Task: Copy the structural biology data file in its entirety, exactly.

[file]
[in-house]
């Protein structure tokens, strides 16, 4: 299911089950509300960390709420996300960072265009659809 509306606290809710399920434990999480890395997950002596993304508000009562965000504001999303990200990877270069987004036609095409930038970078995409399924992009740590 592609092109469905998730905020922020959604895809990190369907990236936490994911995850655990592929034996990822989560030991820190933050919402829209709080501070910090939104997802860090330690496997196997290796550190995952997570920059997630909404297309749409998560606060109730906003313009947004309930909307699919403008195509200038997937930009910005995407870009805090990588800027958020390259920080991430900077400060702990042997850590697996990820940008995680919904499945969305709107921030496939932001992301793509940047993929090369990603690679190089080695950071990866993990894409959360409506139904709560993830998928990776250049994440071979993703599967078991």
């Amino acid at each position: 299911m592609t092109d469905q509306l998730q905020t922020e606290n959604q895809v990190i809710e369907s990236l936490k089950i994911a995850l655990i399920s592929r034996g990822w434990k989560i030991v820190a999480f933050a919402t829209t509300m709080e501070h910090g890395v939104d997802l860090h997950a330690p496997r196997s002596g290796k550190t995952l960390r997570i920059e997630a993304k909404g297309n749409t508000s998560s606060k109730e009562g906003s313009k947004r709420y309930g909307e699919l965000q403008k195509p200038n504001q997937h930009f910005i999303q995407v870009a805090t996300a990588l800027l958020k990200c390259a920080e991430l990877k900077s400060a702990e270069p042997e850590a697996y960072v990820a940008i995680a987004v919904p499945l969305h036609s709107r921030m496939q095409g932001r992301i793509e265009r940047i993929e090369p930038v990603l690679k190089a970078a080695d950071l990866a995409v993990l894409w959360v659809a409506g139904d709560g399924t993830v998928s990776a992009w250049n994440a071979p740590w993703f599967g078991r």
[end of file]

[in-house]
């Protein structure tokens, strides 16, 4: 299911089950509300960390709420996300960072265009659809 509306606290809710399920434990999480890395997950002596993304508000009562965000504001999303990200990877270069987004036609095409930038970078995409399924992009740590 592609092109469905998730905020922020959604895809990190369907990236936490994911995850655990592929034996990822989560030991820190933050919402829209709080501070910090939104997802860090330690496997196997290796550190995952997570920059997630909404297309749409998560606060109730906003313009947004309930909307699919403008195509200038997937930009910005995407870009805090990588800027958020390259920080991430900077400060702990042997850590697996990820940008995680919904499945969305709107921030496939932001992301793509940047993929090369990603690679190089080695950071990866993990894409959360409506139904709560993830998928990776250049994440071979993703599967078991």
């Amino acid at each position: 299911m592609t092109d469905q509306l998730q905020t922020e606290n959604q895809v990190i809710e369907s990236l936490k089950i994911a995850l655990i399920s592929r034996g990822w434990k989560i030991v820190a999480f933050a919402t829209t509300m709080e501070h910090g890395v939104d997802l860090h997950a330690p496997r196997s002596g290796k550190t995952l960390r997570i920059e997630a993304k909404g297309n749409t508000s998560s606060k109730e009562g906003s313009k947004r709420y309930g909307e699919l965000q403008k195509p200038n504001q997937h930009f910005i999303q995407v870009a805090t996300a990588l800027l958020k990200c390259a920080e991430l990877k900077s400060a702990e270069p042997e850590a697996y960072v990820a940008i995680a987004v919904p499945l969305h036609s709107r921030m496939q095409g932001r992301i793509e265009r940047i993929e090369p930038v990603l690679k190089a970078a080695d950071l990866a995409v993990l894409w959360v659809a409506g139904d709560g399924t993830v998928s990776a992009w250049n994440a071979p740590w993703f599967g078991r």